Health Tips

Boosting Vitamin D During Dark, Dreary Days of Winter

The cold, gray days of a Cincinnati winter could be depriving you of a healthy daily dose of sunlight and vitamin D. Vitamin D is a nutrient that helps us maintain strong bones. Exposing bare skin to the sun is one of our body’s best ways to make vitamin D.

Unfortunately, sunshine can be scarce during Ohio’s short winter days and cloudy skies. Group Health Endocrinologist Jyothi Joseph-Hayes, MD, advises how to get enough vitamin D through sun and supplements.

“I recommend 20 minutes per day with one bare arm and one bare leg receiving direct sun,” she says.  This can be hard to achieve in Cincinnati, as we’re wearing sunscreen to protect against skin cancer, staying indoors or wearing protective clothing to shelter us from the cold, and getting reduced daylight in the winter.

It’s hard to make up the sunlight deficit with foods alone, Dr. Joseph-Hayes says. “Very few foods naturally have vitamin D. They include fatty fish such as salmon and tuna, beef liver, egg yolks and some wild mushrooms. Many foods are fortified with vitamin D, such as milk, breakfast cereal, orange juice and yogurt.”

She recommends supplements — especially in the winter — to get the full amount of vitamin D your body needs. “Vitamin D3 is the best supplement and comes in tablets and capsules, which you can take at any time of day.”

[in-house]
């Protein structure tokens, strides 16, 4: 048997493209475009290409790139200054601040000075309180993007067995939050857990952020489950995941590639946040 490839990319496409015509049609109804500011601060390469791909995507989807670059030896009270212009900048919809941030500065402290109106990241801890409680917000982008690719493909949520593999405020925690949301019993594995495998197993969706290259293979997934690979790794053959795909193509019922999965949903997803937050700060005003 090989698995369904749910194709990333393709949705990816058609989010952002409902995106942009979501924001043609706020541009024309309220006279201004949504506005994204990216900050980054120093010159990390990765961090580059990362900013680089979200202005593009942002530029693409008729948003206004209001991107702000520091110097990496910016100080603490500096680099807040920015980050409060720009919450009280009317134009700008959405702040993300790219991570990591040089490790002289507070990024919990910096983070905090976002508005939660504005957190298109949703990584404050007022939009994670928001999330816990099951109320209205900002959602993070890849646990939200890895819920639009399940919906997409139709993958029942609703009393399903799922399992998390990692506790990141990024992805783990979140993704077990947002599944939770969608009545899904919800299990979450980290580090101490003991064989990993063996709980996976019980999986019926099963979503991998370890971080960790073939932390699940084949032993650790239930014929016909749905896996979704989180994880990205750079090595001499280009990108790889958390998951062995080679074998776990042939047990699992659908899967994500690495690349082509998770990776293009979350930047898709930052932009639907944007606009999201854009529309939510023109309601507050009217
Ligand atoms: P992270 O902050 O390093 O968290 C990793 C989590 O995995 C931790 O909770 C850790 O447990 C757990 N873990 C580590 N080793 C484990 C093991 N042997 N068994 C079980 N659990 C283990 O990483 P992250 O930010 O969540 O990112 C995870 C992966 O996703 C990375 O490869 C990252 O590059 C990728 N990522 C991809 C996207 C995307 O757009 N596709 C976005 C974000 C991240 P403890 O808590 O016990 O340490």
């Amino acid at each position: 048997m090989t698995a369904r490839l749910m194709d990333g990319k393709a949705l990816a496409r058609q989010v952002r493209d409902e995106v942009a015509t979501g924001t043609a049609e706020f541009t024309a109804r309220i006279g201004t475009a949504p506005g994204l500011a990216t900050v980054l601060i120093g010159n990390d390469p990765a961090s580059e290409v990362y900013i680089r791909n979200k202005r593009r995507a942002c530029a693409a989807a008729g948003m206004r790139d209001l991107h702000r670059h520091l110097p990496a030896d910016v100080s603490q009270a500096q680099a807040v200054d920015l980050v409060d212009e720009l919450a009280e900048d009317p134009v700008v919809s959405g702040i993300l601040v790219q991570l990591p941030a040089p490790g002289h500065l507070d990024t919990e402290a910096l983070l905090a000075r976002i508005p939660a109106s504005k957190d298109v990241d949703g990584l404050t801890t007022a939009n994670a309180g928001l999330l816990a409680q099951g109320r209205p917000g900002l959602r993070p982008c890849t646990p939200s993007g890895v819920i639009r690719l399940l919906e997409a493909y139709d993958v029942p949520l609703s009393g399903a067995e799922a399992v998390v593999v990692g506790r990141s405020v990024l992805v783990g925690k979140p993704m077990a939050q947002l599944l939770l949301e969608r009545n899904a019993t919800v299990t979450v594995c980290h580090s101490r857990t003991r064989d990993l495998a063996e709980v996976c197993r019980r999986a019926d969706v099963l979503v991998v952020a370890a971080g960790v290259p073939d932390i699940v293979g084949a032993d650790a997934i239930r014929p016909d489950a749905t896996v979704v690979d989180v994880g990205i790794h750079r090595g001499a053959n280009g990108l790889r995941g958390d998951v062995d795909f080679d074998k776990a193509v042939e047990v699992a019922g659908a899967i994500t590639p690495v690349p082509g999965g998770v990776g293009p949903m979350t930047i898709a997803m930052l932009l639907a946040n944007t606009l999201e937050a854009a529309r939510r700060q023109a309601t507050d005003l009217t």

Why Vitamin D is Important

Getting enough vitamin D in your body keeps your bones healthy and decreases your risk of bone loss and fractures. This is especially true as we age. Vitamin D is also important for muscle strength and function, heart and lung health, brain development, a strong immune system, and possibly warding off cancer.

Children who have a vitamin D deficiency can get rickets, a condition where the bones become soft and start to bend. In adults, this is called osteomalacia and can result in bone pain and muscle weakness.  Osteoporosis also can result from lack of vitamin D.

Groups most likely to experience vitamin D deficiency include:

  • Those with darker skin pigmentation, which converts less vitamin D from sunlight
  • Older people who have thinner skin, which can result in decreased vitamin D synthesis
  • Breastfed infants, since mother’s milk doesn’t contain a lot of vitamin D
  • Pregnant women and obese people whose bodies need more vitamin D than the average person
  • Anyone with limited sun exposure for the reasons described above

If your body has too little vitamin D, you may experience fatigue and aches and pains in muscles and bones. Too much vitamin D from supplements also can cause negative side effects, such as nausea, poor appetite and weakness. Blood calcium levels may rise and cause confusion or cloudy thinking, and possible irregular heart rhythms.

Ask your doctor whether you should have your vitamin D levels checked.

Tags Health Tips , Prevention and Early Detection , Skin Health